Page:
>> “What projects have you been working on recently?” asks anybody bothering to exchange pleasantries. “Errr… my house – does that count?” I’ve made no secrets or bones about being utterly consumed and distracted by Project New House. It has become the perfect vehicle for procrastination. In my head it goes something like this: “When I get a brand spanking new desk complete with colour coded stationery and desk tidies, I will be able to juggle multiple writing deadlines, make really great mood boards and possibly even start doing more clothing DIY’s” or “When I have sorted out my spice rack and decanted flour into big kilner jars, I will be able to whip up Ottolenghi-esque recipes every night and bake bread every weekend.” None of those hopefuly thoughts have transpired (YET!) Sorting out the wardrobe though was always going to be a primary priority in Project New House, not because there were any lofty aspirations attached to the task at hand but because of sheer necessity. Half my clothes were in fact already in new house before there was even a functioning toilet, just to ease the burden off the poor movers who were still incredulous as to how many laundry bags there were, heaving with clothes and shoes.
Some of you might know about my long standing love affair with Ikea’s open wardrobe Stolmen system, installed in my last flat. People ask me about dust problems with having everything open but I never really experienced that with the rails and sections that I would frequently rifle through. Admittedly the love waned a little as the years went by, only because sleeping in the same room as a gigantic open wardrobe system, with feathers and frou frou looming over you isn’t exactly conducive to *ahem* a sexy atmosphere with your partner. It was inevitable that the Stolmen system in our last flat would spill over into other areas of the room – bed and wardrobe became one indiscernible mess. The false advantage of having high ceilings at the old flat was that piles of perfectly adequate clothes were archived off onto dusty top shelves, never to be seen again until they had to be packed off to new house. Switching from a one bedroom flat to a three bedroom house, there was a bit more room to play with but only marginally so, because of the reduced ceiling height in the new house. What was important though was that my clothes would be cornered off into one singular cubby room, away from the master bedroom so that Steve wouldn’t have to brush aside huge swathes of tulle and silk to get into bed and that hopefully I’d be able to see and reach more of my clothes with the absence of the super high “archive” shelves.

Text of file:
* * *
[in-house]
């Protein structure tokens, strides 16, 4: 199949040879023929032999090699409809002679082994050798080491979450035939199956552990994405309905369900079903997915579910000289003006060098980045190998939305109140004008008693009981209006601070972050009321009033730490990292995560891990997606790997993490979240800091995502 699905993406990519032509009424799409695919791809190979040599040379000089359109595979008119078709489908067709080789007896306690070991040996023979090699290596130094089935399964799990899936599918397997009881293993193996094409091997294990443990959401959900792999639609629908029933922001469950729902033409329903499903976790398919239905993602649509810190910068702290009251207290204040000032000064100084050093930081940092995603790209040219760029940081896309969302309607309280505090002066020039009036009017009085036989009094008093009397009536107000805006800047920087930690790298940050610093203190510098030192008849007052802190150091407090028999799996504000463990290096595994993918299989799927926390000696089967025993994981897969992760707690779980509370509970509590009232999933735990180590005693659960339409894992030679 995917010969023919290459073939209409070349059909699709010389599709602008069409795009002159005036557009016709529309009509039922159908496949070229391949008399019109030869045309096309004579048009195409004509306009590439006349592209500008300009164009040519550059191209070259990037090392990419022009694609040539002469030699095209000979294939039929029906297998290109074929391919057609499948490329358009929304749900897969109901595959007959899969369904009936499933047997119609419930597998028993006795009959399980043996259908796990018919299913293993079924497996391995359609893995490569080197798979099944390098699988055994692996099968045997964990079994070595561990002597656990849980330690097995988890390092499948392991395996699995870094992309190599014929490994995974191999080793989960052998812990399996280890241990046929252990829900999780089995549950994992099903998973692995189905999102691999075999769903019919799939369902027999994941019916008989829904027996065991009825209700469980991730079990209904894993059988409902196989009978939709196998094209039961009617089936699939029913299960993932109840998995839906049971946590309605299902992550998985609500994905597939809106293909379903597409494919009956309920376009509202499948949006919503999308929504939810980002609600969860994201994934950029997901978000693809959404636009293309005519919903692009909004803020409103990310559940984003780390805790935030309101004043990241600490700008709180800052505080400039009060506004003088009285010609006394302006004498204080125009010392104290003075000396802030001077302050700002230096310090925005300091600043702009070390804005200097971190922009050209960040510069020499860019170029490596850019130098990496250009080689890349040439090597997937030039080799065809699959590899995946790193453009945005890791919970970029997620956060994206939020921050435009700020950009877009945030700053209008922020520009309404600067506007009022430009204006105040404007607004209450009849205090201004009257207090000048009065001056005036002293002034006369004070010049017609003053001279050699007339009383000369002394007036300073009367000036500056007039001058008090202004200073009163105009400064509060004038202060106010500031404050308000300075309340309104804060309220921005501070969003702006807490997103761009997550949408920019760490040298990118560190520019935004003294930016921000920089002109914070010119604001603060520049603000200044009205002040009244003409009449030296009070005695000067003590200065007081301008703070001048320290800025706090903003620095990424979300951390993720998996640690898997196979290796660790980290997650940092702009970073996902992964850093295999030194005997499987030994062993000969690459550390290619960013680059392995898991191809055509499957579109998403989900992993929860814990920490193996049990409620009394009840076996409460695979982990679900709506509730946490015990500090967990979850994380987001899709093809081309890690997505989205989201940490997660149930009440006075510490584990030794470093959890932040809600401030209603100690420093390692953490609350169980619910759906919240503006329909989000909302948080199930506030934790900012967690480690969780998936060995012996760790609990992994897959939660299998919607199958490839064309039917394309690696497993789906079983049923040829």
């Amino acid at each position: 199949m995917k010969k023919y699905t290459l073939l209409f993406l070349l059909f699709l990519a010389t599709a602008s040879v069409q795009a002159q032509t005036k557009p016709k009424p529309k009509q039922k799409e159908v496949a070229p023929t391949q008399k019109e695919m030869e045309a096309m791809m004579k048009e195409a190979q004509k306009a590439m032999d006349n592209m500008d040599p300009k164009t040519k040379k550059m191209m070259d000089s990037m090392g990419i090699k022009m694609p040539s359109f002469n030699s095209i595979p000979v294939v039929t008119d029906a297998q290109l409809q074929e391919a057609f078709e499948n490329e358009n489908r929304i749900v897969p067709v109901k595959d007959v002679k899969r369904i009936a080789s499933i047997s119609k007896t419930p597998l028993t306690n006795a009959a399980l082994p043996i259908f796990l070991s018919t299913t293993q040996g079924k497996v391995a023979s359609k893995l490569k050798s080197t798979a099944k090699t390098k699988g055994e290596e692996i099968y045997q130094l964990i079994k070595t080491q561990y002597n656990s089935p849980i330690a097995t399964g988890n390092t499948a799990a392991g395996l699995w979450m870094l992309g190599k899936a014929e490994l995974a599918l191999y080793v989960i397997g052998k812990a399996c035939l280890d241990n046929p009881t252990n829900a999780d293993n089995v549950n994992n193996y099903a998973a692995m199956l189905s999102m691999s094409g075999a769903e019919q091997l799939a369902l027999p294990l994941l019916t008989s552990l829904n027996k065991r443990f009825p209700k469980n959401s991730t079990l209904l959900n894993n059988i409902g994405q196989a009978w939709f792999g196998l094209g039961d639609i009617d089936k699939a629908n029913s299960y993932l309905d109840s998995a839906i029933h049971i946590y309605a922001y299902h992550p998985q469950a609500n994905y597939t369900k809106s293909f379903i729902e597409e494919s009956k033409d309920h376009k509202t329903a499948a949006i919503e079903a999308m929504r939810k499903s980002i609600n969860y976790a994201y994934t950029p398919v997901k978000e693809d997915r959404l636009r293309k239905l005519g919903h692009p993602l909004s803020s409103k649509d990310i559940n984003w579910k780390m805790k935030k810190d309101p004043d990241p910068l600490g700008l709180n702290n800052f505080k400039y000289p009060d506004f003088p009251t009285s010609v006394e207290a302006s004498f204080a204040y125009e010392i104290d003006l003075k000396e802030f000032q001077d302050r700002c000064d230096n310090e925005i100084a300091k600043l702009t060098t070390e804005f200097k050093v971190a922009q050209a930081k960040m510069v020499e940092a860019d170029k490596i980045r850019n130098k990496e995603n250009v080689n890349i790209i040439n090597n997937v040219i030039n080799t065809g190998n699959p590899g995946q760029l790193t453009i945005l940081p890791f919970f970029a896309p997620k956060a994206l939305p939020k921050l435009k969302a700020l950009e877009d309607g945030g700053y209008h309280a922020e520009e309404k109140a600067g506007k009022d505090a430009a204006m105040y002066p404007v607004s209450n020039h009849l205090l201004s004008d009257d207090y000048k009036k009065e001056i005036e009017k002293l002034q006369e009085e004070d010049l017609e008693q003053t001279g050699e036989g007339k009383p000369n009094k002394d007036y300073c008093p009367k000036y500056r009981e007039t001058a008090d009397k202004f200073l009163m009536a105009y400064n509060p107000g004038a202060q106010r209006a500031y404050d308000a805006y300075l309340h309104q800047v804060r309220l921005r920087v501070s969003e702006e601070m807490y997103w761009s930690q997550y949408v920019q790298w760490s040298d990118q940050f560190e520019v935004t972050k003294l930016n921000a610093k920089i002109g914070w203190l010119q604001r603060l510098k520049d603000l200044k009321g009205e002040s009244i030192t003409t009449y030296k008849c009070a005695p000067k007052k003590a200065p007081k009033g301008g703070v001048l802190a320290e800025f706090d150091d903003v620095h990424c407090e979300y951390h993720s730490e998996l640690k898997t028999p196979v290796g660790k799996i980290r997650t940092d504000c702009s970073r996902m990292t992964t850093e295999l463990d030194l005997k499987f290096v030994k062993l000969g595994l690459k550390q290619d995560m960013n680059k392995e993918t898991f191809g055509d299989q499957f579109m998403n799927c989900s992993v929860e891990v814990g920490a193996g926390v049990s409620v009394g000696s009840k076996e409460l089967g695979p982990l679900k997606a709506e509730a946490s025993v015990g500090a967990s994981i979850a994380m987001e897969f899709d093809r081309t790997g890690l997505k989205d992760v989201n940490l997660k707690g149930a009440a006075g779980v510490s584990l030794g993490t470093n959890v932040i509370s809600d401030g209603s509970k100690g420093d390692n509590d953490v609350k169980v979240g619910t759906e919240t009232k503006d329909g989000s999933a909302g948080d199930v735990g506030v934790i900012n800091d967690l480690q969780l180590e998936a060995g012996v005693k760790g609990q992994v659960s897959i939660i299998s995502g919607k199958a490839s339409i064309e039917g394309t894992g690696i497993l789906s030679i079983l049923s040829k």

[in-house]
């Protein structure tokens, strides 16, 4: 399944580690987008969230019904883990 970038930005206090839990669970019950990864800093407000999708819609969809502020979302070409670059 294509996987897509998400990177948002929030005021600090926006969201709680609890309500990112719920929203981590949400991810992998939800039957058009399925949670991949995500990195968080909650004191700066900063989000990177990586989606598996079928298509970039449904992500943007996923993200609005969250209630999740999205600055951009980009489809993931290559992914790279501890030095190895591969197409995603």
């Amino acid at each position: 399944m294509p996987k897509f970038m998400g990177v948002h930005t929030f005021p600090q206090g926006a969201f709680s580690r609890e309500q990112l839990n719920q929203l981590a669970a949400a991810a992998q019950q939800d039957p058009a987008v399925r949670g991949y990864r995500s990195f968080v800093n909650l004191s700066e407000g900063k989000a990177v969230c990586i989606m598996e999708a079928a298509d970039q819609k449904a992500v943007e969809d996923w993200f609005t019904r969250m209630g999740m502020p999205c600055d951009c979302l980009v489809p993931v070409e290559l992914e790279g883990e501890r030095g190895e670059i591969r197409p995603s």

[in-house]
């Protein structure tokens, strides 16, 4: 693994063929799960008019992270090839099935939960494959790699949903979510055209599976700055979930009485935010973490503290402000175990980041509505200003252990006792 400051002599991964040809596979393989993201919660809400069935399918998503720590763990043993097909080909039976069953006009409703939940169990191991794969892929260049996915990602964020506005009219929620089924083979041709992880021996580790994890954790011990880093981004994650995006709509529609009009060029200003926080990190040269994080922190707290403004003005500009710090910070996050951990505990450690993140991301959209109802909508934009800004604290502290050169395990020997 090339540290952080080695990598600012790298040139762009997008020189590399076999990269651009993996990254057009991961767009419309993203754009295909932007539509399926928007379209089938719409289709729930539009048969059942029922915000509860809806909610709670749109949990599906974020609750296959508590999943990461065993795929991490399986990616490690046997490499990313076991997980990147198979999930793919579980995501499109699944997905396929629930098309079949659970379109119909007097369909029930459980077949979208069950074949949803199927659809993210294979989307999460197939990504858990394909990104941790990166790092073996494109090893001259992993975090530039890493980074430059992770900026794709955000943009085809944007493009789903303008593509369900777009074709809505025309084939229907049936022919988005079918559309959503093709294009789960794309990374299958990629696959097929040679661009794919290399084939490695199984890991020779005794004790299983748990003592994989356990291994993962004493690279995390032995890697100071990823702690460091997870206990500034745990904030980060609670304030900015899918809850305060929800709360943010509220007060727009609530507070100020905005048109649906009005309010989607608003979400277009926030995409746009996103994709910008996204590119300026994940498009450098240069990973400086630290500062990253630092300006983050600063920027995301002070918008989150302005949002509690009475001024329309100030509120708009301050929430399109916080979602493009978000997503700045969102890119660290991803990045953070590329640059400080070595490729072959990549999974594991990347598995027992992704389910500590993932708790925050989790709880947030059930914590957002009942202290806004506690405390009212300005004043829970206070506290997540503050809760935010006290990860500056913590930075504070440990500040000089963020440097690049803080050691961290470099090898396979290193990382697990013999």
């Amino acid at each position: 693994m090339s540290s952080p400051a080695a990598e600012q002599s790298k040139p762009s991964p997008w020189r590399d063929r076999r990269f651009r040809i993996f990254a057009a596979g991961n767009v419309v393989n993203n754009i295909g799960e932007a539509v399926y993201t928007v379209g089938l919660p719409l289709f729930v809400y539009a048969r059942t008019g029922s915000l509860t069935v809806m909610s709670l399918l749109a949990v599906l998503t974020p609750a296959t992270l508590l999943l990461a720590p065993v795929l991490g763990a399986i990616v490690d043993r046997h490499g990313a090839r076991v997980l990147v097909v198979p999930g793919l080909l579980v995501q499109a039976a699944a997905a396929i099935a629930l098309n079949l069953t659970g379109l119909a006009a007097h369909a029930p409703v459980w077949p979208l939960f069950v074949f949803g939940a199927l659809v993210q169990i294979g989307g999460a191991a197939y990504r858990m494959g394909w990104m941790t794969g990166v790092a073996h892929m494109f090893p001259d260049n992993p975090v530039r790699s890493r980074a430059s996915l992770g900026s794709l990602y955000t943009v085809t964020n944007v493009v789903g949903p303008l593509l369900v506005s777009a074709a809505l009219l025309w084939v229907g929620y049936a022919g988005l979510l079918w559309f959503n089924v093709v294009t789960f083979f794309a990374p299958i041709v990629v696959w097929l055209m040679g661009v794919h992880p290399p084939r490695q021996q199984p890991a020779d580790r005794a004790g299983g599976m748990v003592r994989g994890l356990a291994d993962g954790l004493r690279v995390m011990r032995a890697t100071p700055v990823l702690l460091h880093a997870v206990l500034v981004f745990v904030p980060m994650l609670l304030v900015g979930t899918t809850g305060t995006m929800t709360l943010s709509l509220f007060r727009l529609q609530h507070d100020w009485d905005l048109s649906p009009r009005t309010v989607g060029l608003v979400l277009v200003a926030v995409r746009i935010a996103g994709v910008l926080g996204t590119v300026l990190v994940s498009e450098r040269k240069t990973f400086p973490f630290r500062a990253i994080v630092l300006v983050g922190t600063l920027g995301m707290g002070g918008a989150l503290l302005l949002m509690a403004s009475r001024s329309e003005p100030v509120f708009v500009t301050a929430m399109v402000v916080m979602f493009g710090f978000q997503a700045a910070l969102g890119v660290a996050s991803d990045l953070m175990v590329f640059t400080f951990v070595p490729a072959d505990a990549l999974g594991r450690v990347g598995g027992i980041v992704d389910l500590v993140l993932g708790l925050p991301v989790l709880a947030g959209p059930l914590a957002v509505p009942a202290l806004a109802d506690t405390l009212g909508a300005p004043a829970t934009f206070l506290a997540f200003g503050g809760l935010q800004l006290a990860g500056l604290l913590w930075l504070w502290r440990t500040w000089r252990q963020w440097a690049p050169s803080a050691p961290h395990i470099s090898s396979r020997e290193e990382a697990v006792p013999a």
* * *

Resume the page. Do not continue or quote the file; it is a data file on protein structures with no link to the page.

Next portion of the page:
The Stolmen was therefore painfully dismantled with fits of swearing and shouting by myself and Papa Lau and then transported over to new house to be reconfigured into the cubby room. This time, I didn’t work off a plan and instead just made it up as we went along, fitting the poles, rails, shelves and drawers in what was seemingly the most annoying Tetris puzzle in the world, made even more complex by the fact that the walls in our house are not completely straight. The U-shaped set-up inside the cubby room has actually yielded around 80% of what we had in Stolmen storage space in the old flat, despite the lower ceilings and deceptively smaller space. This was down to clever Papa Lau, cutting into shelves and creating a tighter set-up that didn’t waste so much space. I owe him precisely 50,000 dim sum lunches because of the trouble he went to fit the wardrobe – in one day, he went from being one of Ikea’s top advocators to effing and blinding at the mere mention of the Swedish furniture chain. To hide the cut-out shelves and rough edges, I went a bit mad with some neon gaffer tape to draw some lines just in case your eyes weren’t blinded enough by the bursts of colour emanating from the rails and shelves.
Full disclosure, not everything I own made it into the neon-lined cubby room but a slight spillover of clothes and shoes into the guest bedroom and possibly into the hallway cupboard downstairs isn’t a huge casualty. I haven’t forced Steve to go naked as his clothes Steve’s will be neatly enclosed in a separate closed wardrobe in the bedroom (the only clothing allowance in the vicinity). But the primary objective was largely achieved. The cubby room zones off my clothes into an enclosed space and I can privately be at one with all its textural madness with the skylight in the room beaming natural light down onto 1m2 of changing room space. Not quite big enough to dance manically to ABBA by myself but enough to spin around in anything full-skirted and voluminous.